Beyond Human Capital
The Silken Threads of Social Capital
Human capital is a term that has driven many an organisational restructure and change process. Leaders put human capital as a high priority in strategic decisions for the future proofing of their businesses. But often strategic human capital decisions are made with the same approach as other resources - with little regard for the real life impact on people. Large consulting companies show organisations how to ‘minimise’ their human capital expenditure to benefit stakeholders. Impersonal 360 feedback assessments further the commodity approach. Skill development is seen not an opportunity to build potential of the individual and the team, but a deficit model based on anonymously allowing people to pass judgement on others. People feel down hearted, done to and duped.
The Deloitte report on Global Human Capital Trends 2016, with over 7000 HR and business leader respondents sites that 77% of the organisations surveyed were currently or had recently restructured. Only 19% of all organisations believed they had the ‘right culture’. There seems to something very wrong with the way we are doing things.
One of the flaws of a human capital only approach is that continuing to shuffle the deckchairs on the Titanic will not save a business or organisation that is focused only on human capital and does nothing to enhance and strengthen the social capital of the people who work there. Seeing the workforce as a commodity to move into a more ‘optimised’ framework for the bottom line is a myopic and short term approach doomed to become yet another failed change process. People get jaded and cynical on the next wave of ‘change’. ‘Here’s another 'restructure' and a 'restack', but we will still be doing the work the same way, just with a different team title and a different boss.’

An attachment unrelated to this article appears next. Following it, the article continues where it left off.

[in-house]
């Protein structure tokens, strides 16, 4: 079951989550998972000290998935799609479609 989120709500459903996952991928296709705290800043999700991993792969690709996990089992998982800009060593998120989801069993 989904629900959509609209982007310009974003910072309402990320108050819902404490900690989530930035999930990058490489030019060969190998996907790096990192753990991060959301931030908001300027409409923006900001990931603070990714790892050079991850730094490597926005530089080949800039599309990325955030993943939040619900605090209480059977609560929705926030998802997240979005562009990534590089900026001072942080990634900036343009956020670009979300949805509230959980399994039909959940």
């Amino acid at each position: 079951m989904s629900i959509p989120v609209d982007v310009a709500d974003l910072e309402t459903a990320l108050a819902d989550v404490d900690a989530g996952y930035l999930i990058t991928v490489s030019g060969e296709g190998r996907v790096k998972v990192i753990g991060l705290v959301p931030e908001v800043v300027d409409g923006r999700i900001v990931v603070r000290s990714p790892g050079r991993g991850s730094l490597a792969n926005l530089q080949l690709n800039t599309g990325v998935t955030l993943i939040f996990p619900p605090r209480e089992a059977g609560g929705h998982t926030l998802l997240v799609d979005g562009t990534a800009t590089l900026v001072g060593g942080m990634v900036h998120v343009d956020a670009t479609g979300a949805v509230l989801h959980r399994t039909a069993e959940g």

Process and results driven change programs solve nothing if they fail to create the environment needed to bring people together to do what they do, in a better way. Human capital rearranged in itself will never evolve to a greater collective outcome. If we see the people who work in organisations as property to be moved and developed like single houses and hotels on a Monopoly board we will never realise their potential.
Organisational change that is focussed on increasing collective impact and collaboration on the work requires us to work together for an aligned purpose.
And there is that word: TOGETHER. We do better together. We see the world with a larger lens when we bring our thoughts and perspectives to the table and discuss them together. We come up with greater and more inspired ideas when we tease them apart as a collective and find solutions. It’s the step from human capital to social capital.
THE SILK THREADS OF SOCIAL CAPITAL
Social capital is the ‘space’ between people. It is the connection, trust and reciprocity that builds between people when they interact through their work and informal contact. I like to think of fine silk threads connecting us to people we interact with. As we move through our work, we create more and more of these fine threads between ourselves and others. For some people, the connection is thin and fine, perhaps fleeting, yet still a connection. For others, this thread is strong and robust. In an organisation the more silk threads connecting people and teams together, the more capacity to move from silos to collaboration. It becomes like a spiders’ web - providing a gentle yet steel like interconnection that not only moves the work forward, it enriches the well being and morale of the people that are a part of it.
Some organisations have a strong fabric of threads within. Relationships are purposeful and the work is an important focus of the interactions. Interconnection between teams creates an environment where strategies and initiatives have collective impact rather than isolated achievement. Organisations that are skilled at nurturing social capital set the bar high for relationships with their clients and stakeholders as well. The threads extend outward, to collaborative and partnership relationships - doing with rather than doing to.
Unfortunately for some organisations, the silk threads are hard to find. Teams work with their heads down and make little or no effort to connect with each other, or people outside of their area. Their work is isolating and isolated from the collective purpose of the organisation. Social capital cannot be built by individuals. It is the concept of connection, the collective and a spirit of reciprocity.
Some simple ideas for building the social capital in your teams or organisation:
How strong are your silken threads?
Tracey Ezard: Engage; Collaborate; Act
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